Beech forests and their fungi

Wednesday 28th of August 2019, 05:20 PM (3 months ago)

Contact: Gretchen Brownstein | brownsteing@landcareresearch.co.nz

Unfortunately, Toni is not longer able to speak this Wednesday, so David will be giving us a talk instead.

Dr David Orlovich, Department of Botany, University of Otago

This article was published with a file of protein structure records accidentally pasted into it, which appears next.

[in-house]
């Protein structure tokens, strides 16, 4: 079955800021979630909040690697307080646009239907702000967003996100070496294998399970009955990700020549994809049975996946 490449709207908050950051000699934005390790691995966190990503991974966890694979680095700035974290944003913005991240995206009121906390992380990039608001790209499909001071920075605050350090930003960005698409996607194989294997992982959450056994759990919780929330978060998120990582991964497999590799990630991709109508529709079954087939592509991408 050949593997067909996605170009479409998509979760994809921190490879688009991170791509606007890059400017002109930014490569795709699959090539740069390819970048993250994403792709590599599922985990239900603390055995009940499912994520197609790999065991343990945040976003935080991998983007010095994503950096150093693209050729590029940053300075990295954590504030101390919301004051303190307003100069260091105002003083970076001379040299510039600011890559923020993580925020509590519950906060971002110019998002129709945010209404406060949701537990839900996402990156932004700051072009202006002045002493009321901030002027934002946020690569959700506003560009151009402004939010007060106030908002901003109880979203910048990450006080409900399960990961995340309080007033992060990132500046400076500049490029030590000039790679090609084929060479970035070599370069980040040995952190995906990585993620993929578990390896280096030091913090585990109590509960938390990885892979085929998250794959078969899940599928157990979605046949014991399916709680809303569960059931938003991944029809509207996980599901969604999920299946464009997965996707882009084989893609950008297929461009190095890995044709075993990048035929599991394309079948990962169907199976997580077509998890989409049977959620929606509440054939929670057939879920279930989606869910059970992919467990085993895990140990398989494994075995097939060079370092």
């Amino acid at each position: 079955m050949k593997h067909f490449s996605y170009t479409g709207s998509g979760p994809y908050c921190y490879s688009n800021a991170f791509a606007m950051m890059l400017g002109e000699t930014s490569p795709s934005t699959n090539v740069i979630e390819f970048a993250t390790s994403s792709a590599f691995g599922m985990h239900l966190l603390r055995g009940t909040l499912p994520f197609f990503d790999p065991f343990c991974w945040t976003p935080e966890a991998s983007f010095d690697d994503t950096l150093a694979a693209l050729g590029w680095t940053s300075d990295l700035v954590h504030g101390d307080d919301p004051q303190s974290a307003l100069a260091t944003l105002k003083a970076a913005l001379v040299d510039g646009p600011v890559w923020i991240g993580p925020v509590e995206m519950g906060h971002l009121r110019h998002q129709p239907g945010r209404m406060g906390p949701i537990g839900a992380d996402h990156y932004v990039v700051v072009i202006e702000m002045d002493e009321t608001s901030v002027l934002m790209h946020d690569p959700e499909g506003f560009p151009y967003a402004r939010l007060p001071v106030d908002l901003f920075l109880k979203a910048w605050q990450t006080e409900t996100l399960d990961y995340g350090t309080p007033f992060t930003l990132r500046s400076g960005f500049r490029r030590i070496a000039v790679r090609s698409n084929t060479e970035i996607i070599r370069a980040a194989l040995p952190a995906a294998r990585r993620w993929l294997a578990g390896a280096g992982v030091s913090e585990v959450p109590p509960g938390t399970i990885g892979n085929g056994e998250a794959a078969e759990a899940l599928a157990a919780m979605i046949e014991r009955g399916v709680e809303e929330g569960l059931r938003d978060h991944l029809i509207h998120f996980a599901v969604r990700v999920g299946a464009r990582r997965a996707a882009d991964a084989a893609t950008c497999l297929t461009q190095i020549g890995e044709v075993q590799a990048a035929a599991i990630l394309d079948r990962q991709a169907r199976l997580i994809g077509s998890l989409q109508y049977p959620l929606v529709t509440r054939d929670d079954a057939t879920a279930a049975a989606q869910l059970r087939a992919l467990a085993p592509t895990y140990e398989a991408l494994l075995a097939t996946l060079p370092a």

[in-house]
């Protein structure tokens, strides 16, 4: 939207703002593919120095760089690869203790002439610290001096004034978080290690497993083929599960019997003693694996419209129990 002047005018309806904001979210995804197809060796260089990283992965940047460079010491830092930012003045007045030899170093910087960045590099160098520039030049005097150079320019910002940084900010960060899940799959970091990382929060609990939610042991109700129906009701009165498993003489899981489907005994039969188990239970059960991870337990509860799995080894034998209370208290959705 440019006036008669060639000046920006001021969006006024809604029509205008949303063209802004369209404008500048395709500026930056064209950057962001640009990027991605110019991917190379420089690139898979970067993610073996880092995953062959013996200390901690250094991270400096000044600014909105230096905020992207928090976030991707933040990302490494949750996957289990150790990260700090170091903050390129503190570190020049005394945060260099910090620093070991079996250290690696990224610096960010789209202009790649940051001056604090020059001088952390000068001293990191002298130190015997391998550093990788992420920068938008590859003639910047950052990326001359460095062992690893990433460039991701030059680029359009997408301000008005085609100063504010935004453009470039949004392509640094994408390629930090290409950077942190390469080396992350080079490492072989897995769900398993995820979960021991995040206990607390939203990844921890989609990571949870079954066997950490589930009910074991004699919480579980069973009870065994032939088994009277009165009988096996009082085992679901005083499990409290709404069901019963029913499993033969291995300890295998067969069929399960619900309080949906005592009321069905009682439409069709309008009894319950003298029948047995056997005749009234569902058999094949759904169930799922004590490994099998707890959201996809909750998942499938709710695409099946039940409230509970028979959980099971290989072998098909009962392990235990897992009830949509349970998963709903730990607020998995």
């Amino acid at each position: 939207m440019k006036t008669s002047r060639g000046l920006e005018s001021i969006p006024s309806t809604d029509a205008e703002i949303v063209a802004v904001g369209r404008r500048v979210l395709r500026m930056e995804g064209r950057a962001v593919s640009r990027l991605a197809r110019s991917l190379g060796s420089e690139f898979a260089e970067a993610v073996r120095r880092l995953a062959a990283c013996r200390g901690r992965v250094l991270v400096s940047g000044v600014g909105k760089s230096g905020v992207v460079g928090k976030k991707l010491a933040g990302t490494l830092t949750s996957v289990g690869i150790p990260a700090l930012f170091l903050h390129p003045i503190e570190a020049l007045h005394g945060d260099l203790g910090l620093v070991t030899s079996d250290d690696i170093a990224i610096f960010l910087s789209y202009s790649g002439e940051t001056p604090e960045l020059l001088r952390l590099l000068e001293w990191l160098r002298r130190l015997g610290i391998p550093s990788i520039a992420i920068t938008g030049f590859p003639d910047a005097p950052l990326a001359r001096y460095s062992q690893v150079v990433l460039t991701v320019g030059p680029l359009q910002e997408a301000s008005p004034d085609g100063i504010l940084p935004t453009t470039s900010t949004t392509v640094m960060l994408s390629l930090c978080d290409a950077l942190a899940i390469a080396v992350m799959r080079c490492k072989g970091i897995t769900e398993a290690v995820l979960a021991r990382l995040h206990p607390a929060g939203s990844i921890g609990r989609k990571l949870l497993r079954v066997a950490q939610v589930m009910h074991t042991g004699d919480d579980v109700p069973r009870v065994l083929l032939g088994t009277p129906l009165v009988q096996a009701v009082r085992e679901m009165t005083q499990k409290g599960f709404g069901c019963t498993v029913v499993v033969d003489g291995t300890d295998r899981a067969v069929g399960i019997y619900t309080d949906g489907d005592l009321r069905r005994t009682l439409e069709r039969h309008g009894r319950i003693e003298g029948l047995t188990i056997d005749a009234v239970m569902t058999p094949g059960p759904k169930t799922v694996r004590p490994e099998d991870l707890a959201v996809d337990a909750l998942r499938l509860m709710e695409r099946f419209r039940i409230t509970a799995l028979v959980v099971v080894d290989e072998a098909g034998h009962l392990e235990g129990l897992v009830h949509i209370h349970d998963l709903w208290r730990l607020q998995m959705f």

Through many wonderful collaborations, we have been using new genomics tools to explore the past, present and future of our native forests and the fungi that support them. We used genotyping by sequencing to study the population genetics of silver beech. I will give an update on our research that gives tantalising clues to how silver beech spread in the South Island following the last ice age. However, beech trees can’t grow on their own, and we are also discovering many new species of ectomycorrhizal fungi that help beech trees to grow. The distribution of these fungi is still poorly understood, and again, new genomics tools will come to the rescue. We aim to understand if barriers to beech tree dispersal are also barriers to the spread of fungi. Watch this space! Finally, whole genome sequencing is allowing us to understand the genetic basis for the incredible diversity of mushrooms and truffles in our forests, and I will give an update on our research that seeks to understand the mechanisms that give rise to so many truffles in the NZ bush.